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History Camp Discussions
Thursday, August 8 @ 8 pm Eastern
Jonathan W. White
“Shipwrecked” and “My Day With Abe Lincoln”

Book 1: Shipwrecked: A True Civil War Story of Mutinies, Jailbreaks, Blockade-Running, and the Slave Trade

Historian Jonathan W. White tells the riveting story of Appleton Oaksmith, a swashbuckling sea captain whose life intersected with some of the most important moments, movements, and individuals of the mid-19th century, from the California Gold Rush, filibustering schemes in Nicaragua, Cuban liberation, and the Civil War and Reconstruction. Most importantly, the book depicts the extraordinary lengths the Lincoln Administration went to destroy the illegal trans-Atlantic slave trade. Using Oaksmith’s case as a lens, White takes readers into the murky underworld of New York City, where federal marshals plied the docks in lower Manhattan in search of evidence of slave trading. Once they suspected Oaksmith, federal authorities had him arrested and convicted, but in 1862 he escaped from jail and became a Confederate blockade-runner in Havana. The Lincoln Administration tried to have him kidnapped in violation of international law, but the attempt was foiled. Always claiming innocence, Oaksmith spent the next decade in exile until he received a presidential pardon from U.S. Grant, at which point he moved to North Carolina and became an anti-Klan politician. Through a remarkable, fast-paced story, this book will give readers a new perspective on slavery and shifting political alliances during the turbulent Civil War Era.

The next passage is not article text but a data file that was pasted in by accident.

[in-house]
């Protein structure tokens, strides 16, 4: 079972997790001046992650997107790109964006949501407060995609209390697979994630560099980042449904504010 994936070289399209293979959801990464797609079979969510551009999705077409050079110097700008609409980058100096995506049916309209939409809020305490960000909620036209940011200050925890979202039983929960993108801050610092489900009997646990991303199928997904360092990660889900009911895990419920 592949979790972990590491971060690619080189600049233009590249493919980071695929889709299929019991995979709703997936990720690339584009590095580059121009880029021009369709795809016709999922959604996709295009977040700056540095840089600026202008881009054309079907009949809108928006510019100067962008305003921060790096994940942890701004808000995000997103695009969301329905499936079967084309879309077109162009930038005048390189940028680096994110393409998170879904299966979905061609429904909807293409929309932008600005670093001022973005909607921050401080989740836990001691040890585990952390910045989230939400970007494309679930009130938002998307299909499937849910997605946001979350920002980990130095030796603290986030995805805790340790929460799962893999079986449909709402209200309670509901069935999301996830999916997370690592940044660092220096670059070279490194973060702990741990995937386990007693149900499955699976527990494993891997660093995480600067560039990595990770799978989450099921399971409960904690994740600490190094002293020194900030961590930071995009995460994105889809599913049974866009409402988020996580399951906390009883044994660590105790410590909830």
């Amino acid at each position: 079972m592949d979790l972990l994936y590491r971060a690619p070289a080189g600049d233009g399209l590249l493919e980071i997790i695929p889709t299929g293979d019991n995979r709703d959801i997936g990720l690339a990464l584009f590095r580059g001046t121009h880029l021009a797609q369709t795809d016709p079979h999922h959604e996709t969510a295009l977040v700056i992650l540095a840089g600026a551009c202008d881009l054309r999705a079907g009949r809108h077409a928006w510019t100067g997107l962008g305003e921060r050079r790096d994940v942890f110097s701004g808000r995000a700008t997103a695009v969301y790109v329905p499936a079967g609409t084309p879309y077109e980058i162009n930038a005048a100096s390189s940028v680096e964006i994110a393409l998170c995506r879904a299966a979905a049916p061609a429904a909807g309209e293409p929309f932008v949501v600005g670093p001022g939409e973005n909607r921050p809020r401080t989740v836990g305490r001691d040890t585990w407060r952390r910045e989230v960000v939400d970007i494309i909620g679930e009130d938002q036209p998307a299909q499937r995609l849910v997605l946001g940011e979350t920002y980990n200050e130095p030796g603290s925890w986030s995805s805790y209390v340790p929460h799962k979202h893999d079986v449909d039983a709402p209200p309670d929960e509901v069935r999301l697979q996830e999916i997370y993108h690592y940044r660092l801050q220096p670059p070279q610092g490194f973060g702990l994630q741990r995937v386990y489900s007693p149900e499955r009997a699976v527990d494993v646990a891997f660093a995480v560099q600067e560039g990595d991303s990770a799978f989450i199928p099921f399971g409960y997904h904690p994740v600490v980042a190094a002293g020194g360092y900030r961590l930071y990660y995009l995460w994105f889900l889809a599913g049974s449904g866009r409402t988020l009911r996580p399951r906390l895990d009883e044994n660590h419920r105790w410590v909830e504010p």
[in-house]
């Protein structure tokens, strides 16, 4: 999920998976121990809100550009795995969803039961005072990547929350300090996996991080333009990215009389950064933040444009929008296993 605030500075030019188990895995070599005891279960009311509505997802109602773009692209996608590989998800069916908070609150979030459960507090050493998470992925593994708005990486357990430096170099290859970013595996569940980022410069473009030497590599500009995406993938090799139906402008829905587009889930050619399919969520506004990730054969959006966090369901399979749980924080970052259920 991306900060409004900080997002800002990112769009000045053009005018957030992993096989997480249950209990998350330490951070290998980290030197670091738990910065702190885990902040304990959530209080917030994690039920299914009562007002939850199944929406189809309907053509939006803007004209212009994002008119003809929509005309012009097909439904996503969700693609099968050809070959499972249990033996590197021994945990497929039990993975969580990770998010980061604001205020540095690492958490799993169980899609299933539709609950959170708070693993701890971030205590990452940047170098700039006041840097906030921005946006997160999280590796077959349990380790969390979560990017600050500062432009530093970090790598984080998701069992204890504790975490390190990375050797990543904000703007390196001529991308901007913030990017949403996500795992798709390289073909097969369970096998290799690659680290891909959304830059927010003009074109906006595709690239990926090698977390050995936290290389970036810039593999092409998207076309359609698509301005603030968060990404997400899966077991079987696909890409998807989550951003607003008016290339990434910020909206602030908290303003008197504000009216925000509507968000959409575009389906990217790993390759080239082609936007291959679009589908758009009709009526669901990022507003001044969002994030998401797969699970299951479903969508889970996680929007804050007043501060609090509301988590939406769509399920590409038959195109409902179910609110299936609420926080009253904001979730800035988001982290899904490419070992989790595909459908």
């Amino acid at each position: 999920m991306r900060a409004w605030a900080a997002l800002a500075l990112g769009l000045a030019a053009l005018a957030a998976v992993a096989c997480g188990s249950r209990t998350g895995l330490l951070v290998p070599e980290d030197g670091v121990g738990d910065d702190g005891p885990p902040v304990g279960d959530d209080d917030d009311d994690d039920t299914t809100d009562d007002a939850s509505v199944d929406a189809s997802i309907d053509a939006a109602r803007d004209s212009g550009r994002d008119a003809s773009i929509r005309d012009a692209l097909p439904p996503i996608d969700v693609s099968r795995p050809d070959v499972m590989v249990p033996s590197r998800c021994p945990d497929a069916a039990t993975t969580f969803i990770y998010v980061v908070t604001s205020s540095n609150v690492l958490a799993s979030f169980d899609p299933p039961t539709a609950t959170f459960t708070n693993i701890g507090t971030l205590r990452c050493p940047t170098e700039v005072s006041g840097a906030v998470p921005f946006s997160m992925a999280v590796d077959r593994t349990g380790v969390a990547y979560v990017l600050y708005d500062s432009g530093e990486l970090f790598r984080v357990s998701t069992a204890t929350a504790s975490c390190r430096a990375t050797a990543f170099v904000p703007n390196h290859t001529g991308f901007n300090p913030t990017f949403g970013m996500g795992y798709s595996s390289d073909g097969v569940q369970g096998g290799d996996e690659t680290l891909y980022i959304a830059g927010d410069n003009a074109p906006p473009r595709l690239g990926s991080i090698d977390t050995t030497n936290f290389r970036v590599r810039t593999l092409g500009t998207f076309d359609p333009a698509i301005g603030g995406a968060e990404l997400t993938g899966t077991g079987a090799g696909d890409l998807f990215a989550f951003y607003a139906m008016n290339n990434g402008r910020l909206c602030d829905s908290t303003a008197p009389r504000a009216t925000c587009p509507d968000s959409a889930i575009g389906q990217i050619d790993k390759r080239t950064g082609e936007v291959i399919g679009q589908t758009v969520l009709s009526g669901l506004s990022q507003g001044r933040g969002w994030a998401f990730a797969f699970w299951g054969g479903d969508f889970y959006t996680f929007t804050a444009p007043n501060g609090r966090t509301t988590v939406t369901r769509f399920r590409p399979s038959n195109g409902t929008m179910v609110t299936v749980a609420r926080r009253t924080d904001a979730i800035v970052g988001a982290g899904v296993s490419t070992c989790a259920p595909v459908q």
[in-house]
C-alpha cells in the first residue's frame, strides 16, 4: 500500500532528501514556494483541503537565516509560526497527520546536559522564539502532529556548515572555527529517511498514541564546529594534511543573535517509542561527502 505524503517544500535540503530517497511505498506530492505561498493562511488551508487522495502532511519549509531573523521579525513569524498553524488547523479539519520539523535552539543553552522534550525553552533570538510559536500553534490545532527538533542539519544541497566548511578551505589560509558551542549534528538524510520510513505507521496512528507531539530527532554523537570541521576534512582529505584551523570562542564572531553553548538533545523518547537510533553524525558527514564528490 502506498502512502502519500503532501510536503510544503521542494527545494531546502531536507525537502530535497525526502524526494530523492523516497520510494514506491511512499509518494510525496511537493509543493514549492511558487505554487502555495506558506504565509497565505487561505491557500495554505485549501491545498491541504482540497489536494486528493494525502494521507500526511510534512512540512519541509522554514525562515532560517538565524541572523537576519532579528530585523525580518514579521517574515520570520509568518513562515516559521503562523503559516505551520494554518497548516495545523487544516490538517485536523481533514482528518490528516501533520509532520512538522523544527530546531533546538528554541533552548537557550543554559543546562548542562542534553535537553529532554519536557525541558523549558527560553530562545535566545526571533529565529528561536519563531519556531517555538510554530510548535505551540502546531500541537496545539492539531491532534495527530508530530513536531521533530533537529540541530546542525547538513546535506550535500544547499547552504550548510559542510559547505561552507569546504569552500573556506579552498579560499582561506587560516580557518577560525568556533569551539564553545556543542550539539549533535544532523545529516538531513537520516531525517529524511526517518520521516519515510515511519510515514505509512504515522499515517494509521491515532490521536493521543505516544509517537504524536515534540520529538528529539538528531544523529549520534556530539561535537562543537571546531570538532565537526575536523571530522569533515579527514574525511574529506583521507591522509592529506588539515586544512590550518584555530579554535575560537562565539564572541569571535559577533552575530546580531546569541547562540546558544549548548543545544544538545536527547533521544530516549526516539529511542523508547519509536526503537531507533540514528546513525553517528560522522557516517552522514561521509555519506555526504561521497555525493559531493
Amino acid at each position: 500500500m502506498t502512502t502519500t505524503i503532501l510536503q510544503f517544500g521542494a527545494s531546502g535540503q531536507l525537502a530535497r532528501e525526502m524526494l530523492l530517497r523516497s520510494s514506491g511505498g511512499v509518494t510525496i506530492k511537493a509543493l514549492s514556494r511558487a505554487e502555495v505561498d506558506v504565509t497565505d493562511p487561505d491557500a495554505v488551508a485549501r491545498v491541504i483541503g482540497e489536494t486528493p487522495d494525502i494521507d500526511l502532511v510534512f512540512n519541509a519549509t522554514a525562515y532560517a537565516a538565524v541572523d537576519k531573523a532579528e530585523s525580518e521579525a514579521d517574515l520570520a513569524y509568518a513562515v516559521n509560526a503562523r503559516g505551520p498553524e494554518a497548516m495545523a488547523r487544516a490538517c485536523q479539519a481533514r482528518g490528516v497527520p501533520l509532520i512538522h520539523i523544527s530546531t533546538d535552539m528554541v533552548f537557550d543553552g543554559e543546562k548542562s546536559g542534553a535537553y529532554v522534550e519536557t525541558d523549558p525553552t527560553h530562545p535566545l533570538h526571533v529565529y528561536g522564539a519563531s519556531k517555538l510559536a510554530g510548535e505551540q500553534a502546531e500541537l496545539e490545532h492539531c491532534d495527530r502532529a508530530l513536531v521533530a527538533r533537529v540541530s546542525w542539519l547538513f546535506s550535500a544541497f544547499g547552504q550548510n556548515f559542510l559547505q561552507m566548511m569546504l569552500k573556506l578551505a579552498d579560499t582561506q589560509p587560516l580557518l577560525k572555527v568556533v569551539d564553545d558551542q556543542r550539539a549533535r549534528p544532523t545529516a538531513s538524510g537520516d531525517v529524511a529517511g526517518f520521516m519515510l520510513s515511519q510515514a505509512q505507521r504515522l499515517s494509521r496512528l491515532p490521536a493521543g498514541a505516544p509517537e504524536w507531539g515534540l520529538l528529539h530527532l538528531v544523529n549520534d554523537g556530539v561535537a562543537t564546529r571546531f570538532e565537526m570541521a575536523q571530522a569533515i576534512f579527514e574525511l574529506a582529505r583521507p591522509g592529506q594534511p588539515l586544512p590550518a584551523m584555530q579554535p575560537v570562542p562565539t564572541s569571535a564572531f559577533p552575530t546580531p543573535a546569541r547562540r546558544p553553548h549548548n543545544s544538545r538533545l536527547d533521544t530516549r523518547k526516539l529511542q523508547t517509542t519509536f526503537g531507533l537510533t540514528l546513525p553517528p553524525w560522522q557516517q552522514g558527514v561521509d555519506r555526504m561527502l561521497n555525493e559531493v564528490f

Reviews:

Jonathan W. White, a prizewinning Civil War historian, finds in Oaksmith’s spectacularly misguided life both a gripping yarn set far from the battlefields and a way to dramatize Lincoln’s determination to eliminate the African slave trade…. The astonishing stories in Shipwrecked … [offer] a fresh perspective on the mess of pitched emotions and politics in a nation at war over slavery.― The New York Times

Historian White’s biography of nineteenth-century mariner Appleton Oaksmith vividly chronicles a life of adventure. Oaksmith sailed to China at 16, witnessed the California Gold Rush, foiled a mutiny on his ship, escaped attack “by three thousand African warriors,” and was active in uprisings in Nicaragua and Cuba. During the Civil War, Oaksmith was convicted and imprisoned for modifying a whaling vessel for the transatlantic slave trade. He escaped and captained a Confederate blockade runner and fled to Cuba and then England. Returning to the U.S., he was pardoned by President Grant. As context for Oaksmith’s life, White immerses readers in his world, elucidating how New York and New England were “hubs for slave trading”; efforts to end the slave trade by Lincoln, Secretary of State Seward, and other officials; and post-Civil War politics and society. Oaksmith’s parents, Seba and Elizabeth, were abolitionists and progressives, with Elizabeth energetically advocating for women’s rights. Despite extensive research, White could not determine why Oaksmith rejected his family’s values to participate in the slave trade. A distinctive, exciting, and provocative perspective on the Civil War era.― Booklist